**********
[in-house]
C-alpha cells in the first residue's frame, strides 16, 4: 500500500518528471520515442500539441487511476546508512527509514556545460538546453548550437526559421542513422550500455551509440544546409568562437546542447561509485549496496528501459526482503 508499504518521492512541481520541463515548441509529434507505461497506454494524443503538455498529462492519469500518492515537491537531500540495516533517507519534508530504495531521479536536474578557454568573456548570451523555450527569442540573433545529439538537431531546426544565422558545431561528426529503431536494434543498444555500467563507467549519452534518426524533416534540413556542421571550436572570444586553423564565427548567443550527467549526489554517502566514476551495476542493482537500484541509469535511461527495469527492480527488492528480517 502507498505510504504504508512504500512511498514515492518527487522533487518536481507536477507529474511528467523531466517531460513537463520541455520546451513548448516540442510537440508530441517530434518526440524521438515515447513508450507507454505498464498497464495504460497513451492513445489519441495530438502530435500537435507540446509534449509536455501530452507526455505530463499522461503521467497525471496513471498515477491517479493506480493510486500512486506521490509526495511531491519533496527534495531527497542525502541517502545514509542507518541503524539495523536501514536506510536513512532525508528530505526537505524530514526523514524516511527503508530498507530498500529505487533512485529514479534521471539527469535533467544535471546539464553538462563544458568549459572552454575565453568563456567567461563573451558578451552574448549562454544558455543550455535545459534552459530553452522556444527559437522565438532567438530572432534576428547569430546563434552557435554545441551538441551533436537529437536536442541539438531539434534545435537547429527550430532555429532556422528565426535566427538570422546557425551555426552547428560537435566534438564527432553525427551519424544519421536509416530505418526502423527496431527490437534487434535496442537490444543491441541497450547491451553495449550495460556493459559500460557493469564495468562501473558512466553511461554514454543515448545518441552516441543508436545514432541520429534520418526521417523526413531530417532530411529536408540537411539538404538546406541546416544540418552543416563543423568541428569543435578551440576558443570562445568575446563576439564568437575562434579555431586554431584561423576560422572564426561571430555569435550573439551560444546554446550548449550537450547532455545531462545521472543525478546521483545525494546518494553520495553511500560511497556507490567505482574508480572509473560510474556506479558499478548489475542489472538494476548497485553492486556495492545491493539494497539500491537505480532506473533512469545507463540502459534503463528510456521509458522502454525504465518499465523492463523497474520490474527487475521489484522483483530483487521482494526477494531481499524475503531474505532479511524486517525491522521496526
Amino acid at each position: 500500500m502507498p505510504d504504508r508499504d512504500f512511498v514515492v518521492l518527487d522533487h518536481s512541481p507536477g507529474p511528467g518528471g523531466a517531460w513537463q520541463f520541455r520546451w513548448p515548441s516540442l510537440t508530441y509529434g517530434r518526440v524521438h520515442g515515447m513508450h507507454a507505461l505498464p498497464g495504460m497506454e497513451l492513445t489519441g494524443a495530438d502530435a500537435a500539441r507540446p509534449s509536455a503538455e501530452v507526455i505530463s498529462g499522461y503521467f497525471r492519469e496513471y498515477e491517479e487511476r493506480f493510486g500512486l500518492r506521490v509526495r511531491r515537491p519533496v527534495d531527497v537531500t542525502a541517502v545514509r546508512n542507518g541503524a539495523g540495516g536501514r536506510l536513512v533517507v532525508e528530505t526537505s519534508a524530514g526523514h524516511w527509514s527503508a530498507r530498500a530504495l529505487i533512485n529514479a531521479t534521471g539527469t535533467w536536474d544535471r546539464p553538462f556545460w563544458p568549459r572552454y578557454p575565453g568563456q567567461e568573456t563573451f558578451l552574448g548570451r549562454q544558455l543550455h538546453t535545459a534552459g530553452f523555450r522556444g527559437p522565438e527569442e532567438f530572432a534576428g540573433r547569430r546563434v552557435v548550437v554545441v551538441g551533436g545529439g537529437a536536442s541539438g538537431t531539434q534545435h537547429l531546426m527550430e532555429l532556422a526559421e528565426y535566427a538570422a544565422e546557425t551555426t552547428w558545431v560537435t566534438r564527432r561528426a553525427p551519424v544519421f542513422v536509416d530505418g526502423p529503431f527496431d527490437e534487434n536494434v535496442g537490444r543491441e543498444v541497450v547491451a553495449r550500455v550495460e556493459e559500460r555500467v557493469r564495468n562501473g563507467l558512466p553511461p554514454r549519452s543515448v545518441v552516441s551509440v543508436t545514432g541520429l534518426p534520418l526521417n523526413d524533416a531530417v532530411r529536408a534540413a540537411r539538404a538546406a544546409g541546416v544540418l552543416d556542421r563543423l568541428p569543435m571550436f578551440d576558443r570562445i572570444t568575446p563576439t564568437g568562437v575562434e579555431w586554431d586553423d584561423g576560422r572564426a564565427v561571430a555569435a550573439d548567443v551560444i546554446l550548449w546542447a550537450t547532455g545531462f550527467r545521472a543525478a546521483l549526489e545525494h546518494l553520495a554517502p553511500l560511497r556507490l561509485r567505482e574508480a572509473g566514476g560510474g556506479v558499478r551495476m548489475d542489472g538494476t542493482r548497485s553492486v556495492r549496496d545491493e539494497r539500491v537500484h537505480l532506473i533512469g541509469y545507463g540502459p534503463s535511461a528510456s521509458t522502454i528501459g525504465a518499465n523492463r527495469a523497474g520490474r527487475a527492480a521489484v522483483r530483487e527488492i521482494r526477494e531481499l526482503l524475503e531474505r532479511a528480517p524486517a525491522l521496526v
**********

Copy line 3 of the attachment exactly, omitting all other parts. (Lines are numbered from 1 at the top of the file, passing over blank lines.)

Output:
Amino acid at each position: 500500500m502507498p505510504d504504508r508499504d512504500f512511498v514515492v518521492l518527487d522533487h518536481s512541481p507536477g507529474p511528467g518528471g523531466a517531460w513537463q520541463f520541455r520546451w513548448p515548441s516540442l510537440t508530441y509529434g517530434r518526440v524521438h520515442g515515447m513508450h507507454a507505461l505498464p498497464g495504460m497506454e497513451l492513445t489519441g494524443a495530438d502530435a500537435a500539441r507540446p509534449s509536455a503538455e501530452v507526455i505530463s498529462g499522461y503521467f497525471r492519469e496513471y498515477e491517479e487511476r493506480f493510486g500512486l500518492r506521490v509526495r511531491r515537491p519533496v527534495d531527497v537531500t542525502a541517502v545514509r546508512n542507518g541503524a539495523g540495516g536501514r536506510l536513512v533517507v532525508e528530505t526537505s519534508a524530514g526523514h524516511w527509514s527503508a530498507r530498500a530504495l529505487i533512485n529514479a531521479t534521471g539527469t535533467w536536474d544535471r546539464p553538462f556545460w563544458p568549459r572552454y578557454p575565453g568563456q567567461e568573456t563573451f558578451l552574448g548570451r549562454q544558455l543550455h538546453t535545459a534552459g530553452f523555450r522556444g527559437p522565438e527569442e532567438f530572432a534576428g540573433r547569430r546563434v552557435v548550437v554545441v551538441g551533436g545529439g537529437a536536442s541539438g538537431t531539434q534545435h537547429l531546426m527550430e532555429l532556422a526559421e528565426y535566427a538570422a544565422e546557425t551555426t552547428w558545431v560537435t566534438r564527432r561528426a553525427p551519424v544519421f542513422v536509416d530505418g526502423p529503431f527496431d527490437e534487434n536494434v535496442g537490444r543491441e543498444v541497450v547491451a553495449r550500455v550495460e556493459e559500460r555500467v557493469r564495468n562501473g563507467l558512466p553511461p554514454r549519452s543515448v545518441v552516441s551509440v543508436t545514432g541520429l534518426p534520418l526521417n523526413d524533416a531530417v532530411r529536408a534540413a540537411r539538404a538546406a544546409g541546416v544540418l552543416d556542421r563543423l568541428p569543435m571550436f578551440d576558443r570562445i572570444t568575446p563576439t564568437g568562437v575562434e579555431w586554431d586553423d584561423g576560422r572564426a564565427v561571430a555569435a550573439d548567443v551560444i546554446l550548449w546542447a550537450t547532455g545531462f550527467r545521472a543525478a546521483l549526489e545525494h546518494l553520495a554517502p553511500l560511497r556507490l561509485r567505482e574508480a572509473g566514476g560510474g556506479v558499478r551495476m548489475d542489472g538494476t542493482r548497485s553492486v556495492r549496496d545491493e539494497r539500491v537500484h537505480l532506473i533512469g541509469y545507463g540502459p534503463s535511461a528510456s521509458t522502454i528501459g525504465a518499465n523492463r527495469a523497474g520490474r527487475a527492480a521489484v522483483r530483487e527488492i521482494r526477494e531481499l526482503l524475503e531474505r532479511a528480517p524486517a525491522l521496526v